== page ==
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darrin james acoustic

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The best kept secret in music


"Time Out NY"

Brooklyn singer-songwriter Darrin James touches on Robbie Robertson's gruff soulfulness, Tom Waits' vaudevillian menace and Paul Westerberg's ramshackle charm. His bluesy rockers carry perceptive lyrics and memorable tunes; his crack band supplies the laid-back grooves.
- November 2007

"Blog Critics Magazine"

Darrin James distills hard-edged soul and craggy Americana into a redolent tincture that I've come to think of as New York City Melting Pot ...Its literate lyrics and subject matter are a big part of why Thrones of Gold stands as one of the best indie productions of the year."
by Jon Sobel - May 2007

"Pace University Press"

Born to sing the blues, Darrin James tears at the soul...There's an uncanny, effortless authenticity to it that is aloof and genius at the same time. The Brooklyn-based musician has a certain weary, detached air about him, as if he barely realizes the scope of his words and music while executing them in untroubled fluency. Despite such ease in his music, every song is tinged with raw emotion...undeniable talent and originality." - Julyssa Lopez
- April 2007

"Dissolver Magazine"

Thrones of Gold, the debut from the Darrin James Band, is a strong disk the whole way through, incorporating an inspiring variety of musical styles and lyrical themes...With a rugged voice and virtuoso guitar skills, James and his band make the most of his well-written songs." - April 2007

"Americana UK"

An intriguing debut for his own record label...

Residing in Brooklyn NY, where James and his wife settled following their year long honeymoon travelling the world, he's bought back lots of influences from his travels. Bit of a worry though having a song on his album entitled 'Hate That Word' which is an indictment about love. Wonder what his wife thinks?

Initial listens to this album indicated a blues leaning. His voice is gruff and rough and suited to the delta blues or jazz but this cd is far more than that. Whilst 'Had Enough Of Me' and 'Crazy World' demonstrates his fondness for Tom Waits and some tracks include Colin Stetson on tenor sax (who's played with Waits), this isn't 'Heart Attack and Vine' revisited.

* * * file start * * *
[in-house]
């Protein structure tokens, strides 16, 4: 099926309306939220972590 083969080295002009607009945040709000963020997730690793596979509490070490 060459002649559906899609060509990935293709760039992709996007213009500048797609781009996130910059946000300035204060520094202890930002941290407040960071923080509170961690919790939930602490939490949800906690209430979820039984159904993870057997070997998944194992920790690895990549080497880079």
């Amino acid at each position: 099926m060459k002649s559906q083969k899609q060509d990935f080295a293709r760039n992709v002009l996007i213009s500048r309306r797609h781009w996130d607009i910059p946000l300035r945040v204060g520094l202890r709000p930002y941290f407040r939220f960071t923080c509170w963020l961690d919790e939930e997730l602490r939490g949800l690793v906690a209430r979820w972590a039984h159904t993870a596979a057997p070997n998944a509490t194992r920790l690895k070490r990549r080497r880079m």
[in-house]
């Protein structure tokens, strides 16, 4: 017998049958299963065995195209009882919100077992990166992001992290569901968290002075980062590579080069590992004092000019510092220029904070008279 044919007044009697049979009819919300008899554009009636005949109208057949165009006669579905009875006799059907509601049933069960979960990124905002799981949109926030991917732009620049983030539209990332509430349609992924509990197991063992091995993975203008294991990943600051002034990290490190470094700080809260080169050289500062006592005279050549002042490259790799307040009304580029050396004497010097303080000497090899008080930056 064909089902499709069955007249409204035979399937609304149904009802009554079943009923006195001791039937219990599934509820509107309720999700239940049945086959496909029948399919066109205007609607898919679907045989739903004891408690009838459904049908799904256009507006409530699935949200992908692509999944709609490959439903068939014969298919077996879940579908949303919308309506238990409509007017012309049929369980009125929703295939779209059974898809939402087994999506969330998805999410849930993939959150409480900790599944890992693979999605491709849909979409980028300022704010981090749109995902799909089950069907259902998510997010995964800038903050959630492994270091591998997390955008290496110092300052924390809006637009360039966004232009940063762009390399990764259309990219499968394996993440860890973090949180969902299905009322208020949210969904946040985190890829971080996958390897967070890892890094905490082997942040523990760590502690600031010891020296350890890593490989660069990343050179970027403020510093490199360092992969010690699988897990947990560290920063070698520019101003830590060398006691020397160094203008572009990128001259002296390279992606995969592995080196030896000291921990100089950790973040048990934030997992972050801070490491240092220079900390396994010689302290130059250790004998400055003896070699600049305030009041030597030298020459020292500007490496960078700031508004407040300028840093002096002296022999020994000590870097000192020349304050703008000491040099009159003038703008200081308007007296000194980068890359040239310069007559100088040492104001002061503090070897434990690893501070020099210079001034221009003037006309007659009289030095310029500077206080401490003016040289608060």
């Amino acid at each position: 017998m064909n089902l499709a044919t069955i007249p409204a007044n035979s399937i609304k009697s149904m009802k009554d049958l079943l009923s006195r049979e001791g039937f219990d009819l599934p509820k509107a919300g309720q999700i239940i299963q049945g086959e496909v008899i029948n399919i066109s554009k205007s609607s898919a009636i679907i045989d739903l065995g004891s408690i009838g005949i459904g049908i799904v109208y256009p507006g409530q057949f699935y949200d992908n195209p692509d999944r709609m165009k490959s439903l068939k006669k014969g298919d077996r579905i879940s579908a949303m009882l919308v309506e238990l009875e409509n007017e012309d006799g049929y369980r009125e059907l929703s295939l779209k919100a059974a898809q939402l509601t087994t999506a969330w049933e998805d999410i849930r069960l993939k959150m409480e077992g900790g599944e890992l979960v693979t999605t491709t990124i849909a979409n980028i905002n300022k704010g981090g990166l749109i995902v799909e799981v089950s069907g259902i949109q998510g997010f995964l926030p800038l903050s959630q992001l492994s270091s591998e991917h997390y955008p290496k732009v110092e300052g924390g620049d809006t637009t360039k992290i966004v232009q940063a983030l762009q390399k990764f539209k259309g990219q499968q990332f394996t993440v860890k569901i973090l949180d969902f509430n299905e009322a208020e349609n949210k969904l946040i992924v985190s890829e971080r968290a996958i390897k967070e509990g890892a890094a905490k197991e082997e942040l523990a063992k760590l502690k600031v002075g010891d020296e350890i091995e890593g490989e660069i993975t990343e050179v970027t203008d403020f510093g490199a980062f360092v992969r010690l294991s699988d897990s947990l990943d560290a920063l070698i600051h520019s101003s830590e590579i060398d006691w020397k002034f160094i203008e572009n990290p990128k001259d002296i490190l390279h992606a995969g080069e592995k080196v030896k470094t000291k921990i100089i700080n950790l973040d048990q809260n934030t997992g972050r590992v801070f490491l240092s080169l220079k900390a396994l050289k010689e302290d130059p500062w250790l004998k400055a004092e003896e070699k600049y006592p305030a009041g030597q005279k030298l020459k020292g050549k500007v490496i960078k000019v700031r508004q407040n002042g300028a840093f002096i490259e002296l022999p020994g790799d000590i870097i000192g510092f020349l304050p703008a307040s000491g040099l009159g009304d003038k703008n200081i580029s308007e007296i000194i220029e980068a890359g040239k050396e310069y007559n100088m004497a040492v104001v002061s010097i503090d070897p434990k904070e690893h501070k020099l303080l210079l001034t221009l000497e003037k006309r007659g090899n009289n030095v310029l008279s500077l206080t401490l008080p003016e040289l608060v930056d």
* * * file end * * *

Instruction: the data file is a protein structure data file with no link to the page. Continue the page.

Opener 'Trivial' kicks the album off in Springsteen style. With its rousing chorus and loud guitar continually punching its way through. Followed by some funky organ on 'Duct Tape' it expands the expectation of what this album is all about. The title song brings in some bluegrass that harks back to 'O Brother Where Art Thou'? Three songs in and we've experienced a raft of styles already. 'Faith On The Run' supplies a catchy country rock tune that's got hit written all over it.

But the best track here is 'Herie' which James wrote back in 2000. About a friend who fought in the Iran war, and the hatred that took over him after his family was murdered in front of his eyes, it outlines the narrator's concerns that he won't be able to love again, and will continue to keep hatred closer to him.

Penultimate song 'In The End' brings in masses of guitar solo's as James describes walking the desolate streets of Lafayette as he struggles with where he'll end up at the end of his life, "Some say heaven, some say hell, I believe the latter, would suit me just as well". Not a positive song.

But the final entry in this musical diary 'Lucky man' gives him the realisation he's looking for. "I'm a lucky man, I sink my toes in the sand. I'm lost in a foreign land, so I'm lucky that I got you. I hope you feel lucky too". Sounds like a love song to his wife to me. Maybe it was inspired by his honeymoon. "We share a language and a destination. We share a ticket and an invitation".

He's only joking about his views of love I reckon. He knows what side his bread is buttered.
- June 2007

"Smother Magazine"

Sort of a mix between Springsteen and Neil Young, they're a rock format that's highly engaging and completely exhilarating. Vocally it's throaty and raw but manages to convey a perfect sense of melody. Highly enjoyable and I would most certainly recommend it. - April 2007

"Deli Magazine"

The man's got Joe Henry versatility, a crackerjack studio band, and a great sense of craft... from a Lovett/Waits blues into a John Prine diatribe then rocketing off with an Elvis Costello pop gem. The record was made with a lineup featuring seriously tasty musicians making notable decisions that allow Darrin’s throaty vocals to take the foreground. It’s got it all. So much so that Darrin literally counts his blessings in the upbeat list poem love song "Lucky Man". A very musical effort." - Review by Walt Wells - September 2007


Still working on that hot first release.



Currently at a loss for words...